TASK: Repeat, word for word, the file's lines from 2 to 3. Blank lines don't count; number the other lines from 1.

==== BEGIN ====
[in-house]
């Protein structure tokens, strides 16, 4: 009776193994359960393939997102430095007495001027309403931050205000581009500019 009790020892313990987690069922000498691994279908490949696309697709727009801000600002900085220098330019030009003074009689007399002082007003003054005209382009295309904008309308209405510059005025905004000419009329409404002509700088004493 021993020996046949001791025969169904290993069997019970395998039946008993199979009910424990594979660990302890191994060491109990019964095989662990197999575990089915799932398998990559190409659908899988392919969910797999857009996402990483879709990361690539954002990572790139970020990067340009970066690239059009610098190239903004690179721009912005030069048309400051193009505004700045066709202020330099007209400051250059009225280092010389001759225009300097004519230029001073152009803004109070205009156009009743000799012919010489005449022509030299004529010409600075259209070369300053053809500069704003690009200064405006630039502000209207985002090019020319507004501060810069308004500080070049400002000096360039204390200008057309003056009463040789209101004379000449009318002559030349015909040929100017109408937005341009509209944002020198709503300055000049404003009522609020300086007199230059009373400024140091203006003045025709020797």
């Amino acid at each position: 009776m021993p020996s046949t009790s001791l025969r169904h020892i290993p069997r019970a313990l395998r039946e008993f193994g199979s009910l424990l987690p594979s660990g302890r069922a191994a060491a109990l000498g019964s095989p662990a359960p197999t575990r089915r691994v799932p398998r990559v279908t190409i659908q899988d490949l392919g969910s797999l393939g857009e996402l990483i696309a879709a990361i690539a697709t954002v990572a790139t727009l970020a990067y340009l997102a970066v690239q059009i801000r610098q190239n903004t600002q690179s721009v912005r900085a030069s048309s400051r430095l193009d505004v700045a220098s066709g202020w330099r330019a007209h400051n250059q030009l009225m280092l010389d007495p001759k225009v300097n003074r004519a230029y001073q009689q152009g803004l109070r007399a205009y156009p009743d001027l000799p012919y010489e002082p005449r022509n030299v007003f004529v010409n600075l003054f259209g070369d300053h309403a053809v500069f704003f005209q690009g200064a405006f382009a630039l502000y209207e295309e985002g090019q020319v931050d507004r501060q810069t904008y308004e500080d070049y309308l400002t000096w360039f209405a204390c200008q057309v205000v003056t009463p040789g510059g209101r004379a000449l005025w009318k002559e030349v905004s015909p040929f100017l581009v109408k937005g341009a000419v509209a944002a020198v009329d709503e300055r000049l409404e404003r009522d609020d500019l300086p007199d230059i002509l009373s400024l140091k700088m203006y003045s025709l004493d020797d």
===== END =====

């Protein structure tokens, strides 16, 4: 009776193994359960393939997102430095007495001027309403931050205000581009500019 009790020892313990987690069922000498691994279908490949696309697709727009801000600002900085220098330019030009003074009689007399002082007003003054005209382009295309904008309308209405510059005025905004000419009329409404002509700088004493 021993020996046949001791025969169904290993069997019970395998039946008993199979009910424990594979660990302890191994060491109990019964095989662990197999575990089915799932398998990559190409659908899988392919969910797999857009996402990483879709990361690539954002990572790139970020990067340009970066690239059009610098190239903004690179721009912005030069048309400051193009505004700045066709202020330099007209400051250059009225280092010389001759225009300097004519230029001073152009803004109070205009156009009743000799012919010489005449022509030299004529010409600075259209070369300053053809500069704003690009200064405006630039502000209207985002090019020319507004501060810069308004500080070049400002000096360039204390200008057309003056009463040789209101004379000449009318002559030349015909040929100017109408937005341009509209944002020198709503300055000049404003009522609020300086007199230059009373400024140091203006003045025709020797």
């Amino acid at each position: 009776m021993p020996s046949t009790s001791l025969r169904h020892i290993p069997r019970a313990l395998r039946e008993f193994g199979s009910l424990l987690p594979s660990g302890r069922a191994a060491a109990l000498g019964s095989p662990a359960p197999t575990r089915r691994v799932p398998r990559v279908t190409i659908q899988d490949l392919g969910s797999l393939g857009e996402l990483i696309a879709a990361i690539a697709t954002v990572a790139t727009l970020a990067y340009l997102a970066v690239q059009i801000r610098q190239n903004t600002q690179s721009v912005r900085a030069s048309s400051r430095l193009d505004v700045a220098s066709g202020w330099r330019a007209h400051n250059q030009l009225m280092l010389d007495p001759k225009v300097n003074r004519a230029y001073q009689q152009g803004l109070r007399a205009y156009p009743d001027l000799p012919y010489e002082p005449r022509n030299v007003f004529v010409n600075l003054f259209g070369d300053h309403a053809v500069f704003f005209q690009g200064a405006f382009a630039l502000y209207e295309e985002g090019q020319v931050d507004r501060q810069t904008y308004e500080d070049y309308l400002t000096w360039f209405a204390c200008q057309v205000v003056t009463p040789g510059g209101r004379a000449l005025w009318k002559e030349v905004s015909p040929f100017l581009v109408k937005g341009a000419v509209a944002a020198v009329d709503e300055r000049l409404e404003r009522d609020d500019l300086p007199d230059i002509l009373s400024l140091k700088m203006y003045s025709l004493d020797d």